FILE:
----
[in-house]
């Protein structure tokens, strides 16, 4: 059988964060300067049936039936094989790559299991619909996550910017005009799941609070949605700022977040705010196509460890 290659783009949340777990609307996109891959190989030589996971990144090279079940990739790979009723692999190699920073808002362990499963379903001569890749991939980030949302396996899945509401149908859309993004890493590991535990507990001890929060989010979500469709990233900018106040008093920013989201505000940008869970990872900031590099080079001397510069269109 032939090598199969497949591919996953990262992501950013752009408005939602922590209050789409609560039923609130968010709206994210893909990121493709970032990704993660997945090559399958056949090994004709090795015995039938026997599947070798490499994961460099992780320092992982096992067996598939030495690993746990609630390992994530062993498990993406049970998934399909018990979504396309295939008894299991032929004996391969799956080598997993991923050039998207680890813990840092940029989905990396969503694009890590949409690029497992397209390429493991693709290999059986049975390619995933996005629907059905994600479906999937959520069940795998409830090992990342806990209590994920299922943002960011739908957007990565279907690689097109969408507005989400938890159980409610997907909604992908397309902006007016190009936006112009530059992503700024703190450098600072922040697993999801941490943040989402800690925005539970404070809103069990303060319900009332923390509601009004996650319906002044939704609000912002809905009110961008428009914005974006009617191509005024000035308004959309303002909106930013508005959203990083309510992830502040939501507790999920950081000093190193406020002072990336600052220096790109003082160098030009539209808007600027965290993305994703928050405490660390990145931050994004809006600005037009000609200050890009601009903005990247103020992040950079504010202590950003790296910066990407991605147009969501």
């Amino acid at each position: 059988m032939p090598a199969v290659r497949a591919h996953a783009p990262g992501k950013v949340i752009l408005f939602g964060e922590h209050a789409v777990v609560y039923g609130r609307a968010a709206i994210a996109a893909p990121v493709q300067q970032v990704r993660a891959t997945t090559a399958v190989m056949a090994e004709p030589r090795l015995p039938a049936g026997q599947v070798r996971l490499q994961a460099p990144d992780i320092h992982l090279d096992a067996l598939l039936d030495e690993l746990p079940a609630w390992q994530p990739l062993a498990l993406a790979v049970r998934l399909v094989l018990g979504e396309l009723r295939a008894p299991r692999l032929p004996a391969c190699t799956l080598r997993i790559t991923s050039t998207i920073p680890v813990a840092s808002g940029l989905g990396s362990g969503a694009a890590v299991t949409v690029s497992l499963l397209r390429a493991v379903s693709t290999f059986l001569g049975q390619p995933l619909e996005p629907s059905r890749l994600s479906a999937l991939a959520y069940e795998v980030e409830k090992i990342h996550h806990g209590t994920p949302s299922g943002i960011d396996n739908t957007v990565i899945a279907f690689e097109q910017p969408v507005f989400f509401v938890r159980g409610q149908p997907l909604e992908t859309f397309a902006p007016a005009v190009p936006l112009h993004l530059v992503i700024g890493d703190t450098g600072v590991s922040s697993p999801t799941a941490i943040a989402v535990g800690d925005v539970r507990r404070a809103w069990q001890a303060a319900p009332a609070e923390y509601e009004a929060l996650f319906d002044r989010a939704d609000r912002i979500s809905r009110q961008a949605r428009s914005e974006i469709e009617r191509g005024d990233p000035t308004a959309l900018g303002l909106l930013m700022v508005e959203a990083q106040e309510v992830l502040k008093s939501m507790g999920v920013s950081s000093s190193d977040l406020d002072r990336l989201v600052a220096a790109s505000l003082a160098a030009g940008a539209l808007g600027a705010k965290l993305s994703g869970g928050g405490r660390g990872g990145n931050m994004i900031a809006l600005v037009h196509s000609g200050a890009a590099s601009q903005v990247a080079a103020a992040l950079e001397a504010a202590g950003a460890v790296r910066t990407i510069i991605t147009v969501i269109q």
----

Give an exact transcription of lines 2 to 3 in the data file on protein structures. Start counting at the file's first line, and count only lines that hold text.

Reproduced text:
């Protein structure tokens, strides 16, 4: 059988964060300067049936039936094989790559299991619909996550910017005009799941609070949605700022977040705010196509460890 290659783009949340777990609307996109891959190989030589996971990144090279079940990739790979009723692999190699920073808002362990499963379903001569890749991939980030949302396996899945509401149908859309993004890493590991535990507990001890929060989010979500469709990233900018106040008093920013989201505000940008869970990872900031590099080079001397510069269109 032939090598199969497949591919996953990262992501950013752009408005939602922590209050789409609560039923609130968010709206994210893909990121493709970032990704993660997945090559399958056949090994004709090795015995039938026997599947070798490499994961460099992780320092992982096992067996598939030495690993746990609630390992994530062993498990993406049970998934399909018990979504396309295939008894299991032929004996391969799956080598997993991923050039998207680890813990840092940029989905990396969503694009890590949409690029497992397209390429493991693709290999059986049975390619995933996005629907059905994600479906999937959520069940795998409830090992990342806990209590994920299922943002960011739908957007990565279907690689097109969408507005989400938890159980409610997907909604992908397309902006007016190009936006112009530059992503700024703190450098600072922040697993999801941490943040989402800690925005539970404070809103069990303060319900009332923390509601009004996650319906002044939704609000912002809905009110961008428009914005974006009617191509005024000035308004959309303002909106930013508005959203990083309510992830502040939501507790999920950081000093190193406020002072990336600052220096790109003082160098030009539209808007600027965290993305994703928050405490660390990145931050994004809006600005037009000609200050890009601009903005990247103020992040950079504010202590950003790296910066990407991605147009969501």
């Amino acid at each position: 059988m032939p090598a199969v290659r497949a591919h996953a783009p990262g992501k950013v949340i752009l408005f939602g964060e922590h209050a789409v777990v609560y039923g609130r609307a968010a709206i994210a996109a893909p990121v493709q300067q970032v990704r993660a891959t997945t090559a399958v190989m056949a090994e004709p030589r090795l015995p039938a049936g026997q599947v070798r996971l490499q994961a460099p990144d992780i320092h992982l090279d096992a067996l598939l039936d030495e690993l746990p079940a609630w390992q994530p990739l062993a498990l993406a790979v049970r998934l399909v094989l018990g979504e396309l009723r295939a008894p299991r692999l032929p004996a391969c190699t799956l080598r997993i790559t991923s050039t998207i920073p680890v813990a840092s808002g940029l989905g990396s362990g969503a694009a890590v299991t949409v690029s497992l499963l397209r390429a493991v379903s693709t290999f059986l001569g049975q390619p995933l619909e996005p629907s059905r890749l994600s479906a999937l991939a959520y069940e795998v980030e409830k090992i990342h996550h806990g209590t994920p949302s299922g943002i960011d396996n739908t957007v990565i899945a279907f690689e097109q910017p969408v507005f989400f509401v938890r159980g409610q149908p997907l909604e992908t859309f397309a902006p007016a005009v190009p936006l112009h993004l530059v992503i700024g890493d703190t450098g600072v590991s922040s697993p999801t799941a941490i943040a989402v535990g800690d925005v539970r507990r404070a809103w069990q001890a303060a319900p009332a609070e923390y509601e009004a929060l996650f319906d002044r989010a939704d609000r912002i979500s809905r009110q961008a949605r428009s914005e974006i469709e009617r191509g005024d990233p000035t308004a959309l900018g303002l909106l930013m700022v508005e959203a990083q106040e309510v992830l502040k008093s939501m507790g999920v920013s950081s000093s190193d977040l406020d002072r990336l989201v600052a220096a790109s505000l003082a160098a030009g940008a539209l808007g600027a705010k965290l993305s994703g869970g928050g405490r660390g990872g990145n931050m994004i900031a809006l600005v037009h196509s000609g200050a890009a590099s601009q903005v990247a080079a103020a992040l950079e001397a504010a202590g950003a460890v790296r910066t990407i510069i991605t147009v969501i269109q």